Brown Tabby Exotic Shorthair
Female Kitten - 1 yr old
|Domestic cat (Felis catus)|
The Exotic Shorthair is a breed of cat developed to be a shorthaired version of the Persian. The Exotic Shorthair is similar to the Persian in many ways, including temperament and conformation, with the exception of the short dense coat. It has even inherited many of the Persian's health problems .
The Persian was used as an outcross by some American Shorthair (ASH) breeders in the late 1950s to "improve" their breed. The crossbreed look gained recognition in the show ring but other American Shorthair breeders,[who?] unhappy with the changes, successfully produced a new breed standard that would disqualify ASH that showed signs of crossbreeding. One ASH breeder who saw the potential of the Persian/ASH cross proposed and eventually managed to get the Cat Fanciers' Association to recognize them as a new breed in 1966, under the name Exotic Shorthair. During the breeding program, crosses were also made with the Russian Blue and the Burmese. Since 1987, the only allowable outcross breed is the Persian. The Fédération Internationale Féline recognized the Exotic Shorthair in 1986.
Because of the regular use of Persians as outcrosses, some Exotics may carry a copy of the recessive longhair gene. When two such cats mate, there is a one in four chance of each offspring being longhaired. Ironically, longhaired Exotics are not considered Persians by CFA, although The International Cat Association accepts them as Persians. Other associations[which?] register them as a separate Exotic Longhair breed.
Head: Oval, massive. Very broad skull. Rounded forehead. Round, full cheeks. Short, broad, round muzzle. Short, broad nose with pronounced stop. Strong chin. Broad, powerful jaws. Pancake.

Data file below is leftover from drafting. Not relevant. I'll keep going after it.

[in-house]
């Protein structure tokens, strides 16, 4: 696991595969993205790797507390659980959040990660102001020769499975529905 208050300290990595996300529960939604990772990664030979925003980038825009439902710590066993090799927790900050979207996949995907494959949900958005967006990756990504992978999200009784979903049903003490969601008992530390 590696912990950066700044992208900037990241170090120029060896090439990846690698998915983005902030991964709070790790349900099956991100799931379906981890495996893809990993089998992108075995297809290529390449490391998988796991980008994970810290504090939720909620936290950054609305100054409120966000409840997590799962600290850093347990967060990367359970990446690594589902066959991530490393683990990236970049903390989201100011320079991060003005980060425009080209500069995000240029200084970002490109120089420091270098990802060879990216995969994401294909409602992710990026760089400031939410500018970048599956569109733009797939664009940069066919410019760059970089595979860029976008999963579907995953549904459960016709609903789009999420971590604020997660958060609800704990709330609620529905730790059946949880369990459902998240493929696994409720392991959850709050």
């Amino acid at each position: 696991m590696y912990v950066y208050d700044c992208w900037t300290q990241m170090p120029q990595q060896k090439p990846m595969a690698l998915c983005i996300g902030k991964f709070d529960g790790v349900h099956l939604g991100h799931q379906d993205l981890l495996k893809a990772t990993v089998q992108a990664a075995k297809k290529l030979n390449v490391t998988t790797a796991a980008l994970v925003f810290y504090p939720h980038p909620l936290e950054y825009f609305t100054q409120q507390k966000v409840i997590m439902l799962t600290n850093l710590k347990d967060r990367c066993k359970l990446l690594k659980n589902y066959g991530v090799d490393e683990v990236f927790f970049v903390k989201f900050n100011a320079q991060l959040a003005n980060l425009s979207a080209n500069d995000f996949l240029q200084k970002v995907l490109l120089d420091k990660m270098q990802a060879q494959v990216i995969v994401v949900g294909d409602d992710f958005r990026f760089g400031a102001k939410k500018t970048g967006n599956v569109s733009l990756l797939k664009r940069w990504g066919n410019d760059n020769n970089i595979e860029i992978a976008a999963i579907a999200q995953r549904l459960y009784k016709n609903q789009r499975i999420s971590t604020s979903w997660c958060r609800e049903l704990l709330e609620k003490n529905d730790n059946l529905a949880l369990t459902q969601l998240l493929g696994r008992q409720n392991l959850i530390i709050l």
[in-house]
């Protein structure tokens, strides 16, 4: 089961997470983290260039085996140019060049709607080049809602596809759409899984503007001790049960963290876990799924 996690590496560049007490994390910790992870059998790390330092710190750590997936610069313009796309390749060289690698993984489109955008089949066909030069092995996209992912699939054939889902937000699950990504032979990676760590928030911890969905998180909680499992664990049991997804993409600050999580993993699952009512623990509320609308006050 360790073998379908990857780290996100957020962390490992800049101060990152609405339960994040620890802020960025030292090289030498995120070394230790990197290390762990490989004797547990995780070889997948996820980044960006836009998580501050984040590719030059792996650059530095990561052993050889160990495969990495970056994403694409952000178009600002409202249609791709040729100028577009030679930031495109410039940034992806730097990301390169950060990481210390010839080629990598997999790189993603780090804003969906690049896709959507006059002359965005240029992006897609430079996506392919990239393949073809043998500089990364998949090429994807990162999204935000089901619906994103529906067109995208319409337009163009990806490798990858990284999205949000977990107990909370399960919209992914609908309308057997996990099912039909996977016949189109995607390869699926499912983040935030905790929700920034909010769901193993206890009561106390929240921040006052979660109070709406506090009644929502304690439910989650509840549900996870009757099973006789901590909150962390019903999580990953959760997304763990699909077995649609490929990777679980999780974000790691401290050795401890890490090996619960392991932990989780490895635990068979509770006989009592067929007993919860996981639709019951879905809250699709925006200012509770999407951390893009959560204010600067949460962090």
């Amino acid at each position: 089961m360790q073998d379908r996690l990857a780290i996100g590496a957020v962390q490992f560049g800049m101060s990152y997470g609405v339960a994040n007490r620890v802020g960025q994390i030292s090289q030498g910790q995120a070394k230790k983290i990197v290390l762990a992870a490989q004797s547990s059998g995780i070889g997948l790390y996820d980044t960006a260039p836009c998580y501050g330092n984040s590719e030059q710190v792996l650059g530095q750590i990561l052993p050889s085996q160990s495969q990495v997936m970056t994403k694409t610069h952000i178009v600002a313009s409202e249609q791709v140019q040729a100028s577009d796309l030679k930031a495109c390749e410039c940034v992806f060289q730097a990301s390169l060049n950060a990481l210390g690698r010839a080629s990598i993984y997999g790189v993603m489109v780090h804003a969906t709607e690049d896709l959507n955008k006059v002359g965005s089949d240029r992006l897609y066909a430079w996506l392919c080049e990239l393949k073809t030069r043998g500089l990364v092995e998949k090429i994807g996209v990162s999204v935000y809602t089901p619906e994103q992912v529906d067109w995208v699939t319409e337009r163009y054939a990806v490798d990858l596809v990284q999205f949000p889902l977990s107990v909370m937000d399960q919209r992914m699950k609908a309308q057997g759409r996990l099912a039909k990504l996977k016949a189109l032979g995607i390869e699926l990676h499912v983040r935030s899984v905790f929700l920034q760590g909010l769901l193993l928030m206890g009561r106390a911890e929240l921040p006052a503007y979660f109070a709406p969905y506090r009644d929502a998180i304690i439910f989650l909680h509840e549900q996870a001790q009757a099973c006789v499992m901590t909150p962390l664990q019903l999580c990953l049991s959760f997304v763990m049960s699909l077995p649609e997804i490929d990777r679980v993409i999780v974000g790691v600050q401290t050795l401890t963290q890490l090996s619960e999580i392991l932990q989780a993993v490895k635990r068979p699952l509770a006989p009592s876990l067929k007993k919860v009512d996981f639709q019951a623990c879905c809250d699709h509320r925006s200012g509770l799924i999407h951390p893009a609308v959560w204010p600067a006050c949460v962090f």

Ears: Small, rounded at the tip, not too open at the base. Widely spaced and well-furnished with hair on the inside.
Eyes: Large, round, well-spaced. Pure, deep color corresponding to that of the coat (gold to copper in most varieties; green in the chinchilla and the golden; blue in the white and the colorpoint).
Neck: Short and thick.
Body: Medium in size, cobby, low to the ground. Broad chest. Massive shoulders. Large-boned, powerful muscles. Weight: 3,5 - 6 kilogram.
Paw: Short, straight, and large. Round, large paws. Tufts of hair between the toes are desirable.
Tail: Short, thick, carried low. Rounded tip.
Coat: Shorthaired but slightly longer than that of other shorthaired breeds. Dense, fluffy, erect hair. All Persian colors are recognized.
Exotic Shorthairs have a gentle and calm personality reminiscent of the Persian, but are livelier than their long-haired ancestors. Curious and playful, they are friendly to other cats and dogs. They don’t like being left alone, and need the presence of their owner (or of voices or smells reminiscent of their owner, such as a radio). They tend to show more affection and loyalty than most breeds and make excellent lap cats. Their calm and steady nature makes them ideal apartment cats for city dwellers. Nonetheless, Exotics retain some of the energetic spark of their American Shorthair forebears and they are often capable mouse hunters.
Care and grooming